Indochina war, the anti-war leaders
branched out, discussing such topics
as prisons in America, imperialism,
poverty, racism, sexism and repres-
The slightly melodramatic, words of
PCPJ leader Paul Mayer, indicted in
the conspiracy to kidnap Henry Kiss-
inger, introduced the new, improved
teach-in. "This panel is being con-
vened by the cries of the victims all
over the world," he said. "We are here
to respond to the cries from Indochina
and Attica, of the welfare mothers,
the unemployed, women and gays."
But hand-in-hand with the new,

-Rennie Davis

-Courtesy of Jeremy Jacobs
Evicting the Nixon evicters, October, 1971


3,000 demonstrators and National
Guardsmen and police reached riot
* ~* *
NEXT YEAR it will be San Diego's
turn, PCPJ vows.
PCPJ leaders -- especially those
veterans of the Chicago riots and sub-
sequent conspiracy trial - are quick
to promise it won't be like the 1968
Democratic Convention "unless San
Diego has a mayor like (Chicago May-
or Richard) Daley."
However, PCPJ clearly hopes t h e
rally in San Diego will have the samo
strong effect on the 1972 national
elections as the 1968 disruptions in
Chicago had - in linking Humphrey
with the protesters, thereby hurting
his credibility.
It is not quite clear how this cam-
paign will "drive Nixon from political
power." PCPJ expects to support no
.alternative presidential candidates,
and San Diego is not expected to be
the kind of revolution that will leave
Nixon literally hanging from con-
vention hall rafters.
PCPJ, in fact, is not quite sure what
it expects to happen in San Diego. A
major riot would not have the same
shock to the American system t h a t
Chicago did, for the system has be-
come numbed to that kind of protest
since 1968.
Certainly, too, PCPJ has no illus-
ions about its chances of raising
enough voter support to oust Nixon,

PCPJ's jump into electoral politics
is to end in Phase Three-a cataclys-
mic rally at the Republican National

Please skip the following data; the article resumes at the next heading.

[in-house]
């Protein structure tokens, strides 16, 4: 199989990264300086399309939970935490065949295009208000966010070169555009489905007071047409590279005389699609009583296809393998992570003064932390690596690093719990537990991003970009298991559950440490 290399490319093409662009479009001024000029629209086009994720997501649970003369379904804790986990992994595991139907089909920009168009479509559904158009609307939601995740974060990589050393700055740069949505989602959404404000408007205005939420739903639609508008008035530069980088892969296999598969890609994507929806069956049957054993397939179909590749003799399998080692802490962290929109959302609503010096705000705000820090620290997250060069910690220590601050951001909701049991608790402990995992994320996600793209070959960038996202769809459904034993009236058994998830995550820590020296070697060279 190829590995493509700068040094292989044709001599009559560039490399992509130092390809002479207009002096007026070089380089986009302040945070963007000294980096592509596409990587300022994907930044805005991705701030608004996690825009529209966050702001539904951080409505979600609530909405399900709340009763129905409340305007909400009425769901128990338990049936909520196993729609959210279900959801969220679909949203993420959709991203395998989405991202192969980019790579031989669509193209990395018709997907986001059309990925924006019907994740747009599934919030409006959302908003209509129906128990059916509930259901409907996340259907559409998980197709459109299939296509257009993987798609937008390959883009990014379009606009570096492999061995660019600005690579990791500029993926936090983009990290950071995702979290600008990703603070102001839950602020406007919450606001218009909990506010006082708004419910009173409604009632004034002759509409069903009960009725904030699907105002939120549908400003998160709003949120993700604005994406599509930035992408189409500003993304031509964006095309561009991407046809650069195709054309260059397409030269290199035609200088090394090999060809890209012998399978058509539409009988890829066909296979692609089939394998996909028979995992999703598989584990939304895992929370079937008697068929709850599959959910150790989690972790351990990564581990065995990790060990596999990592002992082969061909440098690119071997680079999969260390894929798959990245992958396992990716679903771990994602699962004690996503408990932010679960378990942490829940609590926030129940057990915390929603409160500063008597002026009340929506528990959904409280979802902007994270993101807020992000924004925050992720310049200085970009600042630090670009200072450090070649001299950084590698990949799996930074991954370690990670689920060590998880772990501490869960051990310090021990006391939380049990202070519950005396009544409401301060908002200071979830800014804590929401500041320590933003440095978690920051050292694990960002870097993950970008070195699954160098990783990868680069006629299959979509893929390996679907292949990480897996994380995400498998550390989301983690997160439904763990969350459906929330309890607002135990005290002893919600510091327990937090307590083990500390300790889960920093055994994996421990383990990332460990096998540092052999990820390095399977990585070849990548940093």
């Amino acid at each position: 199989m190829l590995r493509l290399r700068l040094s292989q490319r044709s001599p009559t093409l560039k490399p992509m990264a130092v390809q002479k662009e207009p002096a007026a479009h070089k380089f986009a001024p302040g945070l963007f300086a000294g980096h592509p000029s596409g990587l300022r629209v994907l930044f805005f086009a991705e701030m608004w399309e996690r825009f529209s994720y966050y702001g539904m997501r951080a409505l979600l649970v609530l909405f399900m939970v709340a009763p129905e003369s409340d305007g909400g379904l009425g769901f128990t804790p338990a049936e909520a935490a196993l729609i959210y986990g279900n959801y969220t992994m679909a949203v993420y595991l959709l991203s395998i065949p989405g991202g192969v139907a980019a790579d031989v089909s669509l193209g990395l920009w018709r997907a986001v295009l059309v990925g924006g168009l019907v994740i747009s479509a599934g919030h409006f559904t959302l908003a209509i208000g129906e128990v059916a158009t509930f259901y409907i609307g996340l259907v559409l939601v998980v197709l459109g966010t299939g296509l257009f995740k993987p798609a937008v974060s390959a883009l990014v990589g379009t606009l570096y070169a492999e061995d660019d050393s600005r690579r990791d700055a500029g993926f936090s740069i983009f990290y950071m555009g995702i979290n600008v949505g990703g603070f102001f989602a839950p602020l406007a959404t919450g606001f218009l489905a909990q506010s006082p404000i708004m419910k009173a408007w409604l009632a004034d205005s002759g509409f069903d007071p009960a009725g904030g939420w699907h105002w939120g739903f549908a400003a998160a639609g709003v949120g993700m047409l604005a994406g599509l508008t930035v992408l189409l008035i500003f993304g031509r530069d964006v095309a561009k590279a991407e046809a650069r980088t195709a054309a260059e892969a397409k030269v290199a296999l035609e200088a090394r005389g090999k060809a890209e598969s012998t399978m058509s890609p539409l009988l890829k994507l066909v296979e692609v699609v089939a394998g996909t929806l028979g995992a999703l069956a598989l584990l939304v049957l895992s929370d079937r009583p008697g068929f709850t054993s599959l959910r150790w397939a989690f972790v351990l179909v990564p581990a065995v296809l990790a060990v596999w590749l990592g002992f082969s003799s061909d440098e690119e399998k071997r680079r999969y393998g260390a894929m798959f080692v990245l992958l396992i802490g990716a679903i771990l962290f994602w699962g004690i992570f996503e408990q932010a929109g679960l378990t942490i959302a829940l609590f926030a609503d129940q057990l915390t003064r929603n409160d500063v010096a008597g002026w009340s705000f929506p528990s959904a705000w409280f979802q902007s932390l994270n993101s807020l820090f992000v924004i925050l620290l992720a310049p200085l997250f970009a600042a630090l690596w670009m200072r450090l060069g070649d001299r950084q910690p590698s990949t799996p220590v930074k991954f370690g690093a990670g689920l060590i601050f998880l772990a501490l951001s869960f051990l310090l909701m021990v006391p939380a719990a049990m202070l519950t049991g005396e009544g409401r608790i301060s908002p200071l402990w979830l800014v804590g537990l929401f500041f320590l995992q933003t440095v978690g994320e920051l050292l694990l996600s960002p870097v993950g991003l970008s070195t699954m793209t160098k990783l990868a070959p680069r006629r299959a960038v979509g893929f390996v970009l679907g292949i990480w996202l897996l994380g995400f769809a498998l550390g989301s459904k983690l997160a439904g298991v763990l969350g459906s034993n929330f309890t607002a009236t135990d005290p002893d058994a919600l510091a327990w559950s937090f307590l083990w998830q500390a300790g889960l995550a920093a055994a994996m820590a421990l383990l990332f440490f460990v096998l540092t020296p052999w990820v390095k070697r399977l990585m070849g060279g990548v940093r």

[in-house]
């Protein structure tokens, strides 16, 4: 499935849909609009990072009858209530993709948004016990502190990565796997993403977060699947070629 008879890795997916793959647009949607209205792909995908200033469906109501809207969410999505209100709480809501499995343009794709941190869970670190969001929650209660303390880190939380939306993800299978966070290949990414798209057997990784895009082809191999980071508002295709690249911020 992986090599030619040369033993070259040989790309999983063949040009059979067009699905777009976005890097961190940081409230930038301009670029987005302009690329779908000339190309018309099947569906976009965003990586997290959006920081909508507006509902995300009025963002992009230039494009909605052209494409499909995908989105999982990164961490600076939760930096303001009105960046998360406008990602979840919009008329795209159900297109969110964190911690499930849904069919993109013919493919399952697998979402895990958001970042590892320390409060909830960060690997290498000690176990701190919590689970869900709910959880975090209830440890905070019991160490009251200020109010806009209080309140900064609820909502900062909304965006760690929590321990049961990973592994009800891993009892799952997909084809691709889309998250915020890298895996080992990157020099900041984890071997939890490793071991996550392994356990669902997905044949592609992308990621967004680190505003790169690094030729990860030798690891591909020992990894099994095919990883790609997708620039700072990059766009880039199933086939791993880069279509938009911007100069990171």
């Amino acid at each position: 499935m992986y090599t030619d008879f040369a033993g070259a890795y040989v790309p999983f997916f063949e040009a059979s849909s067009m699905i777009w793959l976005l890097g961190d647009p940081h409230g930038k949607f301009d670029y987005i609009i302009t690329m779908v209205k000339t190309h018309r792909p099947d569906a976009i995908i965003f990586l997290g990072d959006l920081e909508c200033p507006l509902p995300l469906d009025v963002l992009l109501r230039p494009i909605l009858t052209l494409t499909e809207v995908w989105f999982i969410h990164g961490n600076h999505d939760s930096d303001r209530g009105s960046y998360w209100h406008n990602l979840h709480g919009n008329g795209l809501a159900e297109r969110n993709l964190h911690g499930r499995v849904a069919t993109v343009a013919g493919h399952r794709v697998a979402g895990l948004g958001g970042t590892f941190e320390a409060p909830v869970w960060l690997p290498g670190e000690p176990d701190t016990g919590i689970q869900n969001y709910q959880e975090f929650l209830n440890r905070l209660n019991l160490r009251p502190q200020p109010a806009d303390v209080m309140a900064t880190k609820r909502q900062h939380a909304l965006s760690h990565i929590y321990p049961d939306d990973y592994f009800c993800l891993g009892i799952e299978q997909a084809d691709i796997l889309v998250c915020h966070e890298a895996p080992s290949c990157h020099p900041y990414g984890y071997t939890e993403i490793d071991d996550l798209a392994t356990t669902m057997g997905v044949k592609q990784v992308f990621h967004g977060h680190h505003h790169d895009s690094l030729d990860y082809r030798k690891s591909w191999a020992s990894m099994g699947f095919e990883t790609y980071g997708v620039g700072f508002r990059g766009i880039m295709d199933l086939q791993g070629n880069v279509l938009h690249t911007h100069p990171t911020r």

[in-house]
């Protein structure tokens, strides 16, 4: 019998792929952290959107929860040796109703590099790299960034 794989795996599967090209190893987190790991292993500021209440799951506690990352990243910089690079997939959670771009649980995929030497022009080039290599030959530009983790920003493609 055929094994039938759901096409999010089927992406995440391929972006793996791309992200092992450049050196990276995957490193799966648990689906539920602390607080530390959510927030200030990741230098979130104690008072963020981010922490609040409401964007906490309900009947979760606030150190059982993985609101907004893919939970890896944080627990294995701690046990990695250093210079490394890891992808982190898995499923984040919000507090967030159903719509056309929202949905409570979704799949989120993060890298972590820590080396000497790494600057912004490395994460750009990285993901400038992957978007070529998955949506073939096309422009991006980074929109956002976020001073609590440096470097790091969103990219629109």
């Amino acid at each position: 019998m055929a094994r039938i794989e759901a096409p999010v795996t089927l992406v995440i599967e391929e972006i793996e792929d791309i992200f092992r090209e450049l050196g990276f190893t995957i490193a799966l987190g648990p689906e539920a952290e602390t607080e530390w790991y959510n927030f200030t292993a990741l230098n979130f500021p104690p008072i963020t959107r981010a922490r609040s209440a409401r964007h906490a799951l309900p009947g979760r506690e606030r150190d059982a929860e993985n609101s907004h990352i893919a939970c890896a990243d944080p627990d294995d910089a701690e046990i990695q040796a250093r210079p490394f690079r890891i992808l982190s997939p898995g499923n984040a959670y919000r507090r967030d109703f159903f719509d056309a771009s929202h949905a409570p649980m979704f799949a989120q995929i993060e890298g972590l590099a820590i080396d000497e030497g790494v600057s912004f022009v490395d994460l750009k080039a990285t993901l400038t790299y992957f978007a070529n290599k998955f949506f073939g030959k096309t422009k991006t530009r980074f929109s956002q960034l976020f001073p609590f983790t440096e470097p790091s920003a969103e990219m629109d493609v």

Convention in San Diego.
But to hold the rally, PCPJ will
need people.
* * *
WASHINGTON (Oct. 22, 1967) -
Police and army troops arrested 300
of 30,000 protesters in front of the,
Pentagon yesterday; shortly after
100,000 persons rallied against the
war on the grounds of the Lincoln
WASHINGTON (Nov. 16, 1969)-
Close to 500,000 anti-war protesters
marched from the Capitol to t h e
Washington Monument grounds in

uage. And, at least during Phase One,
the people didn't go for it.
dicted that 3,000 to 10,000 people
would march and get arrested in
Washington - the figure turned out
to be closer to 1,000 marching, with
only 300 willing to add yet another
symbolic protest arrest to their re-
PCPJ leaders then promised t h e
masses would come during the rallies
held last week in 16 U.S. cities, co-
sponsored by PCPJ and the National
Peace Action Coalition (NPAC).
But the largest turn out was San
Francisco's, with 10,000 marchers, and
Detroit was second with only 5,000.

"Harvard, Buffalo, Ann Arbor --
places the leadership has traditionally
come from - are the last places tc
look right now," he admits. "The des-
pair, the bitterness there is too deep.'
"It's the Podunk places - Texas
Oklahoma, Florida - that are going
to give the leadership now," he says
The "Podunk, places," where people
missed the '60s wave of emotional
anti-war protests, are where PCPJ
is searching for leadership now.
In the "Podunk places", PCPJ fig-
ures, people still have ideals, have
not been numbed from trying. Bui
in those places, there is not the stim-
ulation or level of consciousness that
the mainstream of political life had
when the great protests began. And
it is this ignorance, this apathy, that
PCPJ is struggling with, rather thar
again face the cynicism, the bitter-
ness of Ann Arbor, or Cambridge o
New York.
* * *
WASHINGTON (May 5, 1971) -
Over 12,000 demonstrators h a v e
been arrested during the last two
days of civil disobedience here.
The arrests came as protesters at-
tempted, to "stop the government"
by holding a series of traffic tie-
ups at key intersections in down-
town Washington.
The arrests made in massive
sweeps by police, National Guards-
men and army forces, have been
challenged as not having followed
legal procedures.
* * *
ACCORDING TO AT least one of the
movement's faithful, D a v i s
doesn't need his two million organiz-
ers, or his massive education c a m-